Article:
“So only a difference of fifteen levels, that isn’t so bad,” Cristopher remarks.

 

He makes it sound so easy. Not even 1% of blacksmiths in our kingdom ever make something like this, and the person who forged it is a young village girl living out in the middle of nowhere.

 

After level 100, it becomes harder and harder to find materials that can stand up to your stats. Every five levels or so, a person above level 100 need to replace their equipment. Not only did she make something useful for someone above level 100, but it would last them their next ten levels. There are only maybe ten individuals in our kingdom that would have proper use of an arrow like this.

 

I’ve found a future hegemon of Olebert. Someone who quite possibly will be able to compete with Stone Kin craftsmen.

 

“Norah.”

 

“Yes, general?” She looks up from the arrow.

 

"I want you to enchant it, so it's as durable as possible. Can you do it?"

 

"I'll do my best, but it will take me some time to accomplish. I've never worked on something like this before. If I mess up on the engraving, I can do more harm than good," she honestly tells me.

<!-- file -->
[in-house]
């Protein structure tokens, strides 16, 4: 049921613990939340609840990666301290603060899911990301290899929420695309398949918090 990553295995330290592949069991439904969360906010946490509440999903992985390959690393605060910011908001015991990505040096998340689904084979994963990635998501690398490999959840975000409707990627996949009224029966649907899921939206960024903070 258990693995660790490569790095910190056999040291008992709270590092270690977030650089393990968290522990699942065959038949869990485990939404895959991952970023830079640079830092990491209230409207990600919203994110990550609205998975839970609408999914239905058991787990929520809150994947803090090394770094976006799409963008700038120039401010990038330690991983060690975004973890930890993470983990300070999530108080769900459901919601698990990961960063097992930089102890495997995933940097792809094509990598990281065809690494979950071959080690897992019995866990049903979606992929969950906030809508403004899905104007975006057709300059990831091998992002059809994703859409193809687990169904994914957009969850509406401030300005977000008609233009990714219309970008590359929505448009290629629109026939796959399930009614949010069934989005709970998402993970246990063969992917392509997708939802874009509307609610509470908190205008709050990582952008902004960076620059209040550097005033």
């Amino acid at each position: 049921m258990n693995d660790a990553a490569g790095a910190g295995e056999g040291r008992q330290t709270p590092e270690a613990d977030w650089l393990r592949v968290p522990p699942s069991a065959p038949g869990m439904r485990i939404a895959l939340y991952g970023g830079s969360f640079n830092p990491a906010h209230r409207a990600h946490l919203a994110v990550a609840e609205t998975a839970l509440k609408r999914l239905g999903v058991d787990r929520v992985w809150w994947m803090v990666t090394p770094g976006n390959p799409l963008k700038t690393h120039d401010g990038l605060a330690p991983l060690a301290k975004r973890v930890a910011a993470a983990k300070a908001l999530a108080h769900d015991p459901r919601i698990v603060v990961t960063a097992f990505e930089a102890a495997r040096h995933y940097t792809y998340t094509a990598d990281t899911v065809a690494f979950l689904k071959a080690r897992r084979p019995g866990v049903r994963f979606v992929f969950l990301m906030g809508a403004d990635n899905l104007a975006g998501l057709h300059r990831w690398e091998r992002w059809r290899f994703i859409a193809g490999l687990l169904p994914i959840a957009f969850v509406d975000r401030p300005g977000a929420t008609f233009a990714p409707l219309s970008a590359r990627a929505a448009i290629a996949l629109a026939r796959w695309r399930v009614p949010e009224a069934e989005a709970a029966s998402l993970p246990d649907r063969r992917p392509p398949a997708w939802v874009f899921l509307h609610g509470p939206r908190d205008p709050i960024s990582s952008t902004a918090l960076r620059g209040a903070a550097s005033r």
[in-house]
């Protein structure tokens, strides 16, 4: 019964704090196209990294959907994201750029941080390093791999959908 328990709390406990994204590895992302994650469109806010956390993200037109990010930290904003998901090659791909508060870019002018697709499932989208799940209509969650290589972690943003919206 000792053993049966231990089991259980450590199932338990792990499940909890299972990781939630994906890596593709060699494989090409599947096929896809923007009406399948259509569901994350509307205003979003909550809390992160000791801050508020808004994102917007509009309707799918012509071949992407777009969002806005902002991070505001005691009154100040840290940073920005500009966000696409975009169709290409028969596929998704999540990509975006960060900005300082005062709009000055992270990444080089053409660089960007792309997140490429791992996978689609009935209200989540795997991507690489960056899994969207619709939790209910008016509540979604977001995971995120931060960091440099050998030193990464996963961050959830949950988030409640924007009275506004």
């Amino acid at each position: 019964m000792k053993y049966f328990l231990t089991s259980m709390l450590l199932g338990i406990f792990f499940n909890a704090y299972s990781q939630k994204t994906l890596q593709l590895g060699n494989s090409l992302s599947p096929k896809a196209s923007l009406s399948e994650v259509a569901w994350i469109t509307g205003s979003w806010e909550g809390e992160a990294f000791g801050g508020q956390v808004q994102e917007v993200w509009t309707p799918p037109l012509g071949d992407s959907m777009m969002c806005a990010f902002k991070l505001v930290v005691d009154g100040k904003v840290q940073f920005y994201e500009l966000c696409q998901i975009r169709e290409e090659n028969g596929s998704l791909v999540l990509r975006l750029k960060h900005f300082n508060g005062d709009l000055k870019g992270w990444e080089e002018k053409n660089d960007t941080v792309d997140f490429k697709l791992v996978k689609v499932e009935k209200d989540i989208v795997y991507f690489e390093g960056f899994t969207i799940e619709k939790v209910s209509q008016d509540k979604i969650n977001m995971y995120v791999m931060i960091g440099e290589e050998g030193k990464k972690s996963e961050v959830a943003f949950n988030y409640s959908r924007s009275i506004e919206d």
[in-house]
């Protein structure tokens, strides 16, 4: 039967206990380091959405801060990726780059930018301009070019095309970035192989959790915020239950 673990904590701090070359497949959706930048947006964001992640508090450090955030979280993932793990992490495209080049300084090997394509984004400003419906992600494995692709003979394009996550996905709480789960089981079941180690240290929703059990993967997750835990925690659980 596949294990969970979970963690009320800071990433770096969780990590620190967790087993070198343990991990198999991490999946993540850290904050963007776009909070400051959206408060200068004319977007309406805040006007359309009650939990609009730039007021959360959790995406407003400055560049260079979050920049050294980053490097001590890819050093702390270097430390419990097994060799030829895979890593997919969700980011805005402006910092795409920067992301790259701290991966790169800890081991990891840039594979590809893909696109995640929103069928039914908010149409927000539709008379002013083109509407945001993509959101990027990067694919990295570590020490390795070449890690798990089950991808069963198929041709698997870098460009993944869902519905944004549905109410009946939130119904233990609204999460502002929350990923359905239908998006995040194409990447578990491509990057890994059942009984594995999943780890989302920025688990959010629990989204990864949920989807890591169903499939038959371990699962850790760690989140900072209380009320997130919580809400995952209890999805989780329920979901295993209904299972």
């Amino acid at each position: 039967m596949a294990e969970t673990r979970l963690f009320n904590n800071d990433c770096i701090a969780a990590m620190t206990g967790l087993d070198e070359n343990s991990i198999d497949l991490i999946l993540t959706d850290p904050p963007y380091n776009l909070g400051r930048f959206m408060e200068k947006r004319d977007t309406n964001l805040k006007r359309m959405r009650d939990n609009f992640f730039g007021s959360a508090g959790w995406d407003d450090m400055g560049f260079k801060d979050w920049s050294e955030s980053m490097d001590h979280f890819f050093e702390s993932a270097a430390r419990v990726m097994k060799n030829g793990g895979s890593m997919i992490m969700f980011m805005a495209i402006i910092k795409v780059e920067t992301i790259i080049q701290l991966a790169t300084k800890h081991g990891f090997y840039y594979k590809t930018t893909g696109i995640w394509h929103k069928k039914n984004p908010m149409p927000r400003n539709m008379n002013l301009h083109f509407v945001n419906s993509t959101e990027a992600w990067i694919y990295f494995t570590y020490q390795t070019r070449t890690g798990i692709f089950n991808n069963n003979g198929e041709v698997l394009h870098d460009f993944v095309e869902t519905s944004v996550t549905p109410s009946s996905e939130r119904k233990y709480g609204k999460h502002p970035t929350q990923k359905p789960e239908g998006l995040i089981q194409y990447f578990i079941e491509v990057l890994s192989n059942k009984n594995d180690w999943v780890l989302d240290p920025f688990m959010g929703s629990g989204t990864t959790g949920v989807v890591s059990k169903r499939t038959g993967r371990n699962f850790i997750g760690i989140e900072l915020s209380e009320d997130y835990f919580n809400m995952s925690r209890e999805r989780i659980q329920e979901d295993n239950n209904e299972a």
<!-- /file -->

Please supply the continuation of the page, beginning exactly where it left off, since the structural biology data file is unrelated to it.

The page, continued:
“I understand. Take your time and inform me when it’s ready.”

 

"I'll get started on it right away." I nod my head, and Norah practically bursts through my office’s door, heading for her workshop.

 

“Cristopher, take over command outside for a while. I need some time alone.”

 

My appointed steward gives me a questioning glance but agrees to my request. He shuts my door behind him as he leaves, and I patiently wait for him to stop hiding outside.

 

Once I’m sure I can no longer sense Cristopher lurking outside, I reach into a small pocket that's hidden in my belt. I pull out a gold ring that's encrusted with ten different mana gems and slip it on my finger.

 

I pour mana into the magic item and wait for Nathanael to pick up. As long as one person is supplying mana to one of the rings, the connection will form even if Nathanael can't use magic himself.